The spirit of America reflected in Money Museum exhibit
Following the trails being laid down by the new American Buffalo commemorative dollar –launched today – the spirit of the Native American West will come alive this July in the first exhibit to grace the newly renovated Money Museum in Colorado Springs, Colorado.
The massive display, entitled “Proud Spirits – American Indians, Bison and U.S. Money,” is produced by the American Numismatic Association (ANA) and is inspired by James Earle Fraser, the famed sculptor of the ever-popular Buffalo/Indian Head nickel that was minted from 1913 to 1938.
Fraser’s designs, forever influenced by his youthful days in the fast-developing West of the late 19th century, also grace the new commemorative silver dollar that began rolling off the presses today following first-strike ceremonies at the United States Mint in Denver. Sales of the coin, sponsored by Colorado’s United States Senator Ben Nighthorse Campbell and U.S. Representative Frank Lucas, will help fund the opening and endowment of the Smithsonian Institution’s National Museum of the American Indian.
“President Theodore Roosevelt, who was infatuated with the American West through his own experiences, sought to spur the Mint to issue coins worthy of a great nation, in effect to make better calling cards for the United States,” says H. Robert Campbell, president of the ANA, a nonprofit, 30,000-member, educational organization chartered by Congress. “The exhibition at the ANA’s Money Museum not only will showcase Fraser’s contributions, including the nickel and the new commemorative coin, but also tell the story of America’s money and how it was influenced by its native people and animals.”
The Money Museum exhibit will describe the creation of Fraser’s nickel, the demands of the then-new vending-machine industry, the three Indian chiefs who sat as models – Iron Tail, a Sioux; Big Tree, a Kiowa; and Two Moons, a Cheyenne – and Black Diamond, a bison at the Bronx Zoo. The exhibit also will show:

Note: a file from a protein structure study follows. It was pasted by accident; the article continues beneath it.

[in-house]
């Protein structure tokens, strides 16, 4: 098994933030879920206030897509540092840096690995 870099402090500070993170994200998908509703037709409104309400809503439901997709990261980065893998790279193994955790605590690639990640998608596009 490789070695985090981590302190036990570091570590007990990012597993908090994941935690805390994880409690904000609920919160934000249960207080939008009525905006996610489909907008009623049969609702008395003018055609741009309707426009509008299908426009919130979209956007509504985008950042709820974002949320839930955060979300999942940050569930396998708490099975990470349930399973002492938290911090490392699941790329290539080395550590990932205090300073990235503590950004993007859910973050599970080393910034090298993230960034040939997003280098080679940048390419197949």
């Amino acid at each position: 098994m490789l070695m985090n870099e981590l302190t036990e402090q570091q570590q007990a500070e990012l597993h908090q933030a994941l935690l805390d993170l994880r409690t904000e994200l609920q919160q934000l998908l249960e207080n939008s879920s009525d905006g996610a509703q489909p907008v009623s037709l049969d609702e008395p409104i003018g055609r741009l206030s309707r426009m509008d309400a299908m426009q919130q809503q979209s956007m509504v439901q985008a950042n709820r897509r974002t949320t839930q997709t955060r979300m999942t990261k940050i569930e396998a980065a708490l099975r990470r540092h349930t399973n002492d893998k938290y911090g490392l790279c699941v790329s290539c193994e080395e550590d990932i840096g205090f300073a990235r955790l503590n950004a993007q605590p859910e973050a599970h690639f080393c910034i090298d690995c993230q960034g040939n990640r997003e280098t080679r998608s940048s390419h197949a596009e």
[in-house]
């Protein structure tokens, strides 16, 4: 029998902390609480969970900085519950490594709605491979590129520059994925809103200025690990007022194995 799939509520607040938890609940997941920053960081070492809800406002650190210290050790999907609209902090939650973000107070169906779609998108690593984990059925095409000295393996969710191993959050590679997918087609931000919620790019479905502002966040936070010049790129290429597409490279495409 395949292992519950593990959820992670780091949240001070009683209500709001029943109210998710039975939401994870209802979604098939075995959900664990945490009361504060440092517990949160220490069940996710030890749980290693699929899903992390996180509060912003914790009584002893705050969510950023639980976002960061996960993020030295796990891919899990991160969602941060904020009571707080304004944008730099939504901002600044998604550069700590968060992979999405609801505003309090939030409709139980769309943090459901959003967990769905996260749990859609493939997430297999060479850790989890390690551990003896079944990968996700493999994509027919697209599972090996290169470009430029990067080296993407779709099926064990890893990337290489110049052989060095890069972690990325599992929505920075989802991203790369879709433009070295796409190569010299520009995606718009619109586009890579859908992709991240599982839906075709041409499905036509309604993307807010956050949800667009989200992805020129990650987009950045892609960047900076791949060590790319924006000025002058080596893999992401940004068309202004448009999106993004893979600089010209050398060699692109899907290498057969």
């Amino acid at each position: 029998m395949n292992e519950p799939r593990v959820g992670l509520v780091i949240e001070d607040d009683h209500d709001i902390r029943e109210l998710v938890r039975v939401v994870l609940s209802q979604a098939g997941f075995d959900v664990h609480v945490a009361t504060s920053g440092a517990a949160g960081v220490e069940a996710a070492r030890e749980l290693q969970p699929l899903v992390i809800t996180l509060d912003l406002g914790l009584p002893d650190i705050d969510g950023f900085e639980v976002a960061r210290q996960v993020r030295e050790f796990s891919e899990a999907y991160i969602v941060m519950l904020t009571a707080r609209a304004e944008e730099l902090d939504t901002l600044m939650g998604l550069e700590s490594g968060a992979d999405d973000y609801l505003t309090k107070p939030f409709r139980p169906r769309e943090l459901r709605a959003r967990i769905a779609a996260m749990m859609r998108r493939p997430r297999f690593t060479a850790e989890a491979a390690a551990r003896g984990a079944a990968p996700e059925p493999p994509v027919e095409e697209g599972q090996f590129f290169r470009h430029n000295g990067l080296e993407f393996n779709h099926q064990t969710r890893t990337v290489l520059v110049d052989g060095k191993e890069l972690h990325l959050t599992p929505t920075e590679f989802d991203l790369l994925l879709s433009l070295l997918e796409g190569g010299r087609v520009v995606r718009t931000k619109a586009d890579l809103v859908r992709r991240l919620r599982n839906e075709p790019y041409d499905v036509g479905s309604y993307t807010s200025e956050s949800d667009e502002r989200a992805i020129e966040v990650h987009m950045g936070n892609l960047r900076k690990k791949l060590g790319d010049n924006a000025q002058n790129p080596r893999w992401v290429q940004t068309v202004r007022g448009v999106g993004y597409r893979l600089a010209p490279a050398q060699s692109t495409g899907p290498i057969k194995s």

- • Images of native Americans on Colonial coins and paper money, and Civil War tokens
- • The function of Indian Peace medals
- • The story of the Lewis and Clark Expedition, and their guide Sacagawea, whose image appears on the new golden dollar coin
- • The medals created for the Choctaw and Navajo Code Talkers of World Wars I and II, respectively
- • Jim Thorpe’s posthumously awarded Olympic gold medals
- • Modern-day gaming tokens from tribal casinos.
The ANA Money Museum, on the Colorado College campus at 818 North Cascade Avenue in Colorado Springs, currently is undergoing a multimillion-dollar renovation and will re-open to the public on July 14. When the renovation is completed, the ANA showcase will be one of the world’s largest museums of its kind, stimulating visitors’ interest in numismatics with intriguing windows on the worlds of history, art, geography, religion, economics, sociology and architecture.The ANA Money Museum will remain free and open to the public six days a week, except holidays. To make arrangements for group tours or request more information call 719/632-2646; or visit the ANA web site (www.money.org), where visitors can see the construction project in progress.
Originally Release Date: May 4, 2001
ANA Contacts: Phone: 719-482-9872